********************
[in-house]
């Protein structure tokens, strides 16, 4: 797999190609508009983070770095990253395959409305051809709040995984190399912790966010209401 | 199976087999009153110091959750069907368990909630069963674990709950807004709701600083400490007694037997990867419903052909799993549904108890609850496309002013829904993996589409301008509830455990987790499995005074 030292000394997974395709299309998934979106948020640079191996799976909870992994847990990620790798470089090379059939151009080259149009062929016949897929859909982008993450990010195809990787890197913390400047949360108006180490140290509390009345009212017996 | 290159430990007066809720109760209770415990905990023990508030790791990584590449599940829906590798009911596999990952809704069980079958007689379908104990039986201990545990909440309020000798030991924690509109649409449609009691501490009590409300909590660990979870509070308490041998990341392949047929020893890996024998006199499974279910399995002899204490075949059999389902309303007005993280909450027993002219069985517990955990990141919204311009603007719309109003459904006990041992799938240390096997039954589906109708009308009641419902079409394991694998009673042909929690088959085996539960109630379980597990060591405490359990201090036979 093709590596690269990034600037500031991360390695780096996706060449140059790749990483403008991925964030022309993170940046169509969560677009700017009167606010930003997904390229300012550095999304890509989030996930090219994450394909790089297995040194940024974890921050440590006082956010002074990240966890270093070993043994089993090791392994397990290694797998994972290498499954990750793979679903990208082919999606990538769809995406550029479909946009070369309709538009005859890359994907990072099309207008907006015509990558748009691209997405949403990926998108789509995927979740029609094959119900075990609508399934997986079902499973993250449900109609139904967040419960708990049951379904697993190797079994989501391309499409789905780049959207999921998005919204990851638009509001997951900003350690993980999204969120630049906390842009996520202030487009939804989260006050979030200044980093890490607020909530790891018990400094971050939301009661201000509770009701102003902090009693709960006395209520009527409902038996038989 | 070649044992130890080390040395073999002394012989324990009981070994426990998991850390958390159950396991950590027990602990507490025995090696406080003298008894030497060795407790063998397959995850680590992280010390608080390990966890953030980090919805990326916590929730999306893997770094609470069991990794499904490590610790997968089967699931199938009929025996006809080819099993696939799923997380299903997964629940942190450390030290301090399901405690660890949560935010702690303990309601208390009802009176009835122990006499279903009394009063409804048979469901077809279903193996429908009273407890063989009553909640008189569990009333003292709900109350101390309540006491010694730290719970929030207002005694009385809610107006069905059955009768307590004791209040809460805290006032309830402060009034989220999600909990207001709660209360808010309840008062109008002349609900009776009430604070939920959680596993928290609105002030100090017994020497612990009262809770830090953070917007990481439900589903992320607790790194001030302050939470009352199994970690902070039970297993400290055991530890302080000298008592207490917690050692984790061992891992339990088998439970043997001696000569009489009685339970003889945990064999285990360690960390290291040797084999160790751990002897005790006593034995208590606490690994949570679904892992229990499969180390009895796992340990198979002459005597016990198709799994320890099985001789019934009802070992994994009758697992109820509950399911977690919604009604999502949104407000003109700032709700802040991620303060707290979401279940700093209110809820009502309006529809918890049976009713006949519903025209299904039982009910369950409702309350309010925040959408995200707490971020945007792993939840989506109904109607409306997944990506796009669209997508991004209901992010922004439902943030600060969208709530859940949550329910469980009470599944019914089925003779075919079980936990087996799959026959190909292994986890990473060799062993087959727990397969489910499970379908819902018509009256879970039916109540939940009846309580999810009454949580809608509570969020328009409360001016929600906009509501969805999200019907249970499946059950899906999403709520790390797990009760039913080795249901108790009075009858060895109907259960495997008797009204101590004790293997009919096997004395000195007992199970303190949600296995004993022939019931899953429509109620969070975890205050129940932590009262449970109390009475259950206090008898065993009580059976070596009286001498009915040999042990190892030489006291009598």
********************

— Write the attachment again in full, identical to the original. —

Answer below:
[in-house]
């Protein structure tokens, strides 16, 4: 797999190609508009983070770095990253395959409305051809709040995984190399912790966010209401 | 199976087999009153110091959750069907368990909630069963674990709950807004709701600083400490007694037997990867419903052909799993549904108890609850496309002013829904993996589409301008509830455990987790499995005074 030292000394997974395709299309998934979106948020640079191996799976909870992994847990990620790798470089090379059939151009080259149009062929016949897929859909982008993450990010195809990787890197913390400047949360108006180490140290509390009345009212017996 | 290159430990007066809720109760209770415990905990023990508030790791990584590449599940829906590798009911596999990952809704069980079958007689379908104990039986201990545990909440309020000798030991924690509109649409449609009691501490009590409300909590660990979870509070308490041998990341392949047929020893890996024998006199499974279910399995002899204490075949059999389902309303007005993280909450027993002219069985517990955990990141919204311009603007719309109003459904006990041992799938240390096997039954589906109708009308009641419902079409394991694998009673042909929690088959085996539960109630379980597990060591405490359990201090036979 093709590596690269990034600037500031991360390695780096996706060449140059790749990483403008991925964030022309993170940046169509969560677009700017009167606010930003997904390229300012550095999304890509989030996930090219994450394909790089297995040194940024974890921050440590006082956010002074990240966890270093070993043994089993090791392994397990290694797998994972290498499954990750793979679903990208082919999606990538769809995406550029479909946009070369309709538009005859890359994907990072099309207008907006015509990558748009691209997405949403990926998108789509995927979740029609094959119900075990609508399934997986079902499973993250449900109609139904967040419960708990049951379904697993190797079994989501391309499409789905780049959207999921998005919204990851638009509001997951900003350690993980999204969120630049906390842009996520202030487009939804989260006050979030200044980093890490607020909530790891018990400094971050939301009661201000509770009701102003902090009693709960006395209520009527409902038996038989 | 070649044992130890080390040395073999002394012989324990009981070994426990998991850390958390159950396991950590027990602990507490025995090696406080003298008894030497060795407790063998397959995850680590992280010390608080390990966890953030980090919805990326916590929730999306893997770094609470069991990794499904490590610790997968089967699931199938009929025996006809080819099993696939799923997380299903997964629940942190450390030290301090399901405690660890949560935010702690303990309601208390009802009176009835122990006499279903009394009063409804048979469901077809279903193996429908009273407890063989009553909640008189569990009333003292709900109350101390309540006491010694730290719970929030207002005694009385809610107006069905059955009768307590004791209040809460805290006032309830402060009034989220999600909990207001709660209360808010309840008062109008002349609900009776009430604070939920959680596993928290609105002030100090017994020497612990009262809770830090953070917007990481439900589903992320607790790194001030302050939470009352199994970690902070039970297993400290055991530890302080000298008592207490917690050692984790061992891992339990088998439970043997001696000569009489009685339970003889945990064999285990360690960390290291040797084999160790751990002897005790006593034995208590606490690994949570679904892992229990499969180390009895796992340990198979002459005597016990198709799994320890099985001789019934009802070992994994009758697992109820509950399911977690919604009604999502949104407000003109700032709700802040991620303060707290979401279940700093209110809820009502309006529809918890049976009713006949519903025209299904039982009910369950409702309350309010925040959408995200707490971020945007792993939840989506109904109607409306997944990506796009669209997508991004209901992010922004439902943030600060969208709530859940949550329910469980009470599944019914089925003779075919079980936990087996799959026959190909292994986890990473060799062993087959727990397969489910499970379908819902018509009256879970039916109540939940009846309580999810009454949580809608509570969020328009409360001016929600906009509501969805999200019907249970499946059950899906999403709520790390797990009760039913080795249901108790009075009858060895109907259960495997008797009204101590004790293997009919096997004395000195007992199970303190949600296995004993022939019931899953429509109620969070975890205050129940932590009262449970109390009475259950206090008898065993009580059976070596009286001498009915040999042990190892030489006291009598």